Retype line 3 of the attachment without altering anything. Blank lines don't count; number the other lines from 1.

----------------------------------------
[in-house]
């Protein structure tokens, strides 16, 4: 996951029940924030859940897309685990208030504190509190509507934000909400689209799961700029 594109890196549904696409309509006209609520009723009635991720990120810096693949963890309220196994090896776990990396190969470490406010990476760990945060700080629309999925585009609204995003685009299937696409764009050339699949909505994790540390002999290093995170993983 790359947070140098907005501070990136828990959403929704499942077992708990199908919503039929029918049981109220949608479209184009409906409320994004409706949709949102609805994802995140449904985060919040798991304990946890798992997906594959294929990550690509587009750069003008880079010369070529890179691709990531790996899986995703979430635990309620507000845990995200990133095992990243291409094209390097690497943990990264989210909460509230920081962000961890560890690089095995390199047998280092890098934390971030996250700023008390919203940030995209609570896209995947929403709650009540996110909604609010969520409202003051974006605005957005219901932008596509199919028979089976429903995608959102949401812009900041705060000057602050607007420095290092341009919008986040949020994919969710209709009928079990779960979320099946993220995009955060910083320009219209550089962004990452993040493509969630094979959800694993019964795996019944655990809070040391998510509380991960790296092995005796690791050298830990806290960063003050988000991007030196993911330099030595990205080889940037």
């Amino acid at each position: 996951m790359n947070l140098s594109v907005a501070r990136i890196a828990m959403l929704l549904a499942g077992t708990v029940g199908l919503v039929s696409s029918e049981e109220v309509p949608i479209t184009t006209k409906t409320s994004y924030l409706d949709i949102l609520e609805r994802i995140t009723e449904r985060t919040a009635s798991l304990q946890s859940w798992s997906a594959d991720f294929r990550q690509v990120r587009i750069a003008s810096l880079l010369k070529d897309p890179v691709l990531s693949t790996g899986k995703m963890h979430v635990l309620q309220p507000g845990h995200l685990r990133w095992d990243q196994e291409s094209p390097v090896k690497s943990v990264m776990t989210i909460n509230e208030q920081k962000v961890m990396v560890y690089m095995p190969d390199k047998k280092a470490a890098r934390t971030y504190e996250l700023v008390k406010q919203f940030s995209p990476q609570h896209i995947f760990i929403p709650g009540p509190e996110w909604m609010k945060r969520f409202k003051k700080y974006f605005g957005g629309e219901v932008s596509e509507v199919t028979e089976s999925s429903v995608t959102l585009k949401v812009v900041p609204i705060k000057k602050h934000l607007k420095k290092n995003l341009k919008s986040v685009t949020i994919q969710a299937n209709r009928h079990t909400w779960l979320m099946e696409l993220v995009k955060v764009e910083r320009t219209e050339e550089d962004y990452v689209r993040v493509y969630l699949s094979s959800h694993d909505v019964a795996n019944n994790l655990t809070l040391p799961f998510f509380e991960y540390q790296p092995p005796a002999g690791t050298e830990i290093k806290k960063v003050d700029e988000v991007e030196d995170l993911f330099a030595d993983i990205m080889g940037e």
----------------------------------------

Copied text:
């Amino acid at each position: 996951m790359n947070l140098s594109v907005a501070r990136i890196a828990m959403l929704l549904a499942g077992t708990v029940g199908l919503v039929s696409s029918e049981e109220v309509p949608i479209t184009t006209k409906t409320s994004y924030l409706d949709i949102l609520e609805r994802i995140t009723e449904r985060t919040a009635s798991l304990q946890s859940w798992s997906a594959d991720f294929r990550q690509v990120r587009i750069a003008s810096l880079l010369k070529d897309p890179v691709l990531s693949t790996g899986k995703m963890h979430v635990l309620q309220p507000g845990h995200l685990r990133w095992d990243q196994e291409s094209p390097v090896k690497s943990v990264m776990t989210i909460n509230e208030q920081k962000v961890m990396v560890y690089m095995p190969d390199k047998k280092a470490a890098r934390t971030y504190e996250l700023v008390k406010q919203f940030s995209p990476q609570h896209i995947f760990i929403p709650g009540p509190e996110w909604m609010k945060r969520f409202k003051k700080y974006f605005g957005g629309e219901v932008s596509e509507v199919t028979e089976s999925s429903v995608t959102l585009k949401v812009v900041p609204i705060k000057k602050h934000l607007k420095k290092n995003l341009k919008s986040v685009t949020i994919q969710a299937n209709r009928h079990t909400w779960l979320m099946e696409l993220v995009k955060v764009e910083r320009t219209e050339e550089d962004y990452v689209r993040v493509y969630l699949s094979s959800h694993d909505v019964a795996n019944n994790l655990t809070l040391p799961f998510f509380e991960y540390q790296p092995p005796a002999g690791t050298e830990i290093k806290k960063v003050d700029e988000v991007e030196d995170l993911f330099a030595d993983i990205m080889g940037e």